Tribute to Frederick “Toots” Hibbert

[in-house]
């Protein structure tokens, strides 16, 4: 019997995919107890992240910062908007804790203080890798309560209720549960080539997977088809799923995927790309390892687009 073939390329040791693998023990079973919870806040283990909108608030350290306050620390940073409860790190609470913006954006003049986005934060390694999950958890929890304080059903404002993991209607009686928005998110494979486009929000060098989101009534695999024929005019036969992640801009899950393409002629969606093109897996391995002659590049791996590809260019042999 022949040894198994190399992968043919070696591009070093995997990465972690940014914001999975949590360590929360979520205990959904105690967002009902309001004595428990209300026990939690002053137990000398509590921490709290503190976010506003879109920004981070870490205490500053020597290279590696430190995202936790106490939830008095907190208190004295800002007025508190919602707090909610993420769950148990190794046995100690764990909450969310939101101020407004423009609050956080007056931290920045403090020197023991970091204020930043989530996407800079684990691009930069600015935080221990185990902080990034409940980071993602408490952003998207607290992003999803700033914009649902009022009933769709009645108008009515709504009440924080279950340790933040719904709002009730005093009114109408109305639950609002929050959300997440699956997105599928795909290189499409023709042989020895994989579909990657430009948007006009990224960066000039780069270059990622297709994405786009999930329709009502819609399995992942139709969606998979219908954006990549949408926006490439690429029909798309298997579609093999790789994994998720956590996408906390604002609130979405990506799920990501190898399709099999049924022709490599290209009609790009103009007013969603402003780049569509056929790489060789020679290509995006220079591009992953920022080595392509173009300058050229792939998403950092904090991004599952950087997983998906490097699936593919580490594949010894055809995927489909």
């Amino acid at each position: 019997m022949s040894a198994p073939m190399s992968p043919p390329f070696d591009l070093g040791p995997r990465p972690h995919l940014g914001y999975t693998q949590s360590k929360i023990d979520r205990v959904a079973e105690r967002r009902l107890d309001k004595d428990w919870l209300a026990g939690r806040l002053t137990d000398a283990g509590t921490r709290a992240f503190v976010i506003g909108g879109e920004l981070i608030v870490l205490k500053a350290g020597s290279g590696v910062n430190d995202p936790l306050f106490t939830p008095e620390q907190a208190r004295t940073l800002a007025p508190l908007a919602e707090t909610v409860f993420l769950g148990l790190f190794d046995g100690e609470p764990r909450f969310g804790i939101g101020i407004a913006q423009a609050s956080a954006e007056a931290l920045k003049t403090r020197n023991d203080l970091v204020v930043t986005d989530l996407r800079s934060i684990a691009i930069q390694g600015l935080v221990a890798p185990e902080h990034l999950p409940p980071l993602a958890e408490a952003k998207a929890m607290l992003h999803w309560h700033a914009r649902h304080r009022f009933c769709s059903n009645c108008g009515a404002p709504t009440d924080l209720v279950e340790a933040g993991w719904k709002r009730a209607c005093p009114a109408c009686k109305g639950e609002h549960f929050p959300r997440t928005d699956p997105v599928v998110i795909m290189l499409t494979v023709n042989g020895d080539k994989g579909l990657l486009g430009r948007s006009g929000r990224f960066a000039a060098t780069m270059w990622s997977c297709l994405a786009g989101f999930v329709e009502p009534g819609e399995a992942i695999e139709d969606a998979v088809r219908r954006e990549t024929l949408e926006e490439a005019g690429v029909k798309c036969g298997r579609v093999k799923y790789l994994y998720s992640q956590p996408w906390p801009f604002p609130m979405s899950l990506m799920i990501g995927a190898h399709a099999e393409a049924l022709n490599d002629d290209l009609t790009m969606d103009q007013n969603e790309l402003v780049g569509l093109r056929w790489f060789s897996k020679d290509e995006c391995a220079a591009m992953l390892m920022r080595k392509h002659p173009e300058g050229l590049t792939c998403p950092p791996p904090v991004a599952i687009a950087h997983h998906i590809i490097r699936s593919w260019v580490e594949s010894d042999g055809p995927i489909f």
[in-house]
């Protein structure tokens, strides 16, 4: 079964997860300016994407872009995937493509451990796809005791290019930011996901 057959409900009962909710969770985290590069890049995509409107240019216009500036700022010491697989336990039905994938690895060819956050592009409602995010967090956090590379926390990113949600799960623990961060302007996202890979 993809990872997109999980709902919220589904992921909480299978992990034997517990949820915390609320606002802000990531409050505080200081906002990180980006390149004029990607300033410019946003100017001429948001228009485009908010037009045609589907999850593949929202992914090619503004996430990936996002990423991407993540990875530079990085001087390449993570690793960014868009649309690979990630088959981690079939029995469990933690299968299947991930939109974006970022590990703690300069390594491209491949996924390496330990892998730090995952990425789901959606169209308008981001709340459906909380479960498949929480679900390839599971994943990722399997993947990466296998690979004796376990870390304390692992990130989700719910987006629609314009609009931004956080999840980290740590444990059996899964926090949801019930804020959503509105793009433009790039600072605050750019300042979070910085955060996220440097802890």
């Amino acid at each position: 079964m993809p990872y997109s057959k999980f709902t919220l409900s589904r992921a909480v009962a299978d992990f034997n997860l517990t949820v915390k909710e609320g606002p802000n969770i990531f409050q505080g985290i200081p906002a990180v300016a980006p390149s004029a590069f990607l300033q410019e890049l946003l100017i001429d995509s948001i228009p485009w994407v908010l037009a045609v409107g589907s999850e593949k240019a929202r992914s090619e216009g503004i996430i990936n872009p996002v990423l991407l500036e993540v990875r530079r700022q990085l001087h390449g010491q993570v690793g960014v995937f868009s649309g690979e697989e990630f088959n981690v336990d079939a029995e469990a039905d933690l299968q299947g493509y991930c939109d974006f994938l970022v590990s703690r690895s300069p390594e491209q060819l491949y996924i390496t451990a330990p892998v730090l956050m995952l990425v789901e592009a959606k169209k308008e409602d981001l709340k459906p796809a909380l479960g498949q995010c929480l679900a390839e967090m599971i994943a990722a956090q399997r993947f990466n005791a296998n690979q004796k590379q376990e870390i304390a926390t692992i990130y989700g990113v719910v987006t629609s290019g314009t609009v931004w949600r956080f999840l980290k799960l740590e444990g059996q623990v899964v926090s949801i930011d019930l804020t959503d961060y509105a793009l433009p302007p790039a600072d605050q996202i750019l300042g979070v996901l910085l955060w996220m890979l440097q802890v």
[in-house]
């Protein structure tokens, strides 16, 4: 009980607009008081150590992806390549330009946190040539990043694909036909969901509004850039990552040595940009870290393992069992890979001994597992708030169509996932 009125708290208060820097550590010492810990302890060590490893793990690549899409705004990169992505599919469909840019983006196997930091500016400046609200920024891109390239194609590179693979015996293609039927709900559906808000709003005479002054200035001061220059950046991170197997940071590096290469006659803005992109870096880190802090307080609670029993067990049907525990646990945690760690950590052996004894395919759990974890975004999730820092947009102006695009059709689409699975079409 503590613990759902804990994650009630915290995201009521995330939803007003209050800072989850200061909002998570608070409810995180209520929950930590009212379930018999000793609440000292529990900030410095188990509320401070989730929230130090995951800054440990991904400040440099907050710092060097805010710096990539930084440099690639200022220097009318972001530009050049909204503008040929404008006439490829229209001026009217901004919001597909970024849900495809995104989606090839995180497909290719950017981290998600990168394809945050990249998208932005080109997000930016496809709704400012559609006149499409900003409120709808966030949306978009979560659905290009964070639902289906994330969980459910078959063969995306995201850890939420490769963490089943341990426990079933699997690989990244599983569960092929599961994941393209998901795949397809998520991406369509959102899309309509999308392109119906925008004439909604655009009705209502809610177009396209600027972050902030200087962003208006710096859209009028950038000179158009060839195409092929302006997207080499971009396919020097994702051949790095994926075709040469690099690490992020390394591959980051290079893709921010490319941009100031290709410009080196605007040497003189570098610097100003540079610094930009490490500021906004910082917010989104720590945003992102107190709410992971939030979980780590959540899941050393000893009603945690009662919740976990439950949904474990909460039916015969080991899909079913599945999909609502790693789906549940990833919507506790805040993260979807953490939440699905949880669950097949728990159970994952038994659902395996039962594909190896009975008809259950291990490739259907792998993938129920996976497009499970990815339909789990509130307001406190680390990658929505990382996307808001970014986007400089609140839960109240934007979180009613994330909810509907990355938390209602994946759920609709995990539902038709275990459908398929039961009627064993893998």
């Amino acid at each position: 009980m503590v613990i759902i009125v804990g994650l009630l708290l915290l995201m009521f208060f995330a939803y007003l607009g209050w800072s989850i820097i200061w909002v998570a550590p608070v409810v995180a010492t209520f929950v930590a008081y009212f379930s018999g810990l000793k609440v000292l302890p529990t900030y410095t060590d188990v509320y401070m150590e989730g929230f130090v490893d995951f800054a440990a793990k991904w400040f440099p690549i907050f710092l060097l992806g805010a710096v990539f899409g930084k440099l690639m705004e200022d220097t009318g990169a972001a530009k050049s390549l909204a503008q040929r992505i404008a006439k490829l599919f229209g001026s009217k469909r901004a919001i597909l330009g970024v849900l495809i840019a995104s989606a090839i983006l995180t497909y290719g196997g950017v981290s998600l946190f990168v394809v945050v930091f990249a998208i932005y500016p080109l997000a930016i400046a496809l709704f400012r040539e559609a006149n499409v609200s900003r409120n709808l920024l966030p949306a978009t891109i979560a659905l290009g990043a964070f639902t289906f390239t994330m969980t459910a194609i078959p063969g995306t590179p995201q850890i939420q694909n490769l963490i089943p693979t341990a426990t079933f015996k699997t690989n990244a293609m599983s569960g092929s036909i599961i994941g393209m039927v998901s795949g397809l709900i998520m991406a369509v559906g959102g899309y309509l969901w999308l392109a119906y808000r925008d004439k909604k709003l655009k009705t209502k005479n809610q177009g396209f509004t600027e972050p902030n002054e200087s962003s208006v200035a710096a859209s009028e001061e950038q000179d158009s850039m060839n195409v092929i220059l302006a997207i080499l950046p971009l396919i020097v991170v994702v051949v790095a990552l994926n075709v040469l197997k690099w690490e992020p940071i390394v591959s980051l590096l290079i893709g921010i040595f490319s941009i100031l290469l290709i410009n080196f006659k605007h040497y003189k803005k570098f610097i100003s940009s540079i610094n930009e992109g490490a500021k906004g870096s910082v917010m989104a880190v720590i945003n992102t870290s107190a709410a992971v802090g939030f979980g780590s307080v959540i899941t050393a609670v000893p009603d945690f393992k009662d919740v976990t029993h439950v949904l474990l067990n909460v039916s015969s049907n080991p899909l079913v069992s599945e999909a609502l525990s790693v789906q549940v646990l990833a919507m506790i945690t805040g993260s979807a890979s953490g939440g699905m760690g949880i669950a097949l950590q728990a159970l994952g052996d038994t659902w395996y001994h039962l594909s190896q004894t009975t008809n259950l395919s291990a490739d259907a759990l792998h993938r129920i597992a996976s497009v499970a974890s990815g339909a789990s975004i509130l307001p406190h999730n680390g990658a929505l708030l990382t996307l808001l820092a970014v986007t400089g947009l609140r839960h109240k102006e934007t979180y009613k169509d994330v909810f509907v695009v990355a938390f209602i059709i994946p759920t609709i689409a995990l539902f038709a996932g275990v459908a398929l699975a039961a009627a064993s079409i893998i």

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It was terribly sad to hear of the death of reggae legend Frederick “Toots” Hibbert of Toots and the Maytals. His unique, gospel influenced music was fantastic to listen and dance to. It was deeply political and inspirational. “54-46 Was My Number” and “Pressure Drop” are unforgettable tracks with passionate, political lyrics that talk of struggle and injustice. The title of the former refers to his prison number after wrongful arrest. The latter is a reminder to those in power that the day will come when they will fall. It was covered by The Clash amongst others. It featured in the seminal 1972 film The Harder They Come, which brought reggae to an international audience. Born in Jamaica, Toots moved to the capital Kingston in 1961 to pursue a career in music, having learnt his vocal craft gospel singing in his youth. After many years of international success, he started the Toots Foundation to channel funds to projects for underprivileged children and communities in Jamaica. His latest album, Got to Be Tough, features “Warning Warning”, a polemic on ecological catastrophe. His powerful legacy will resound as long as there are people who fight back and dance whilst doing so.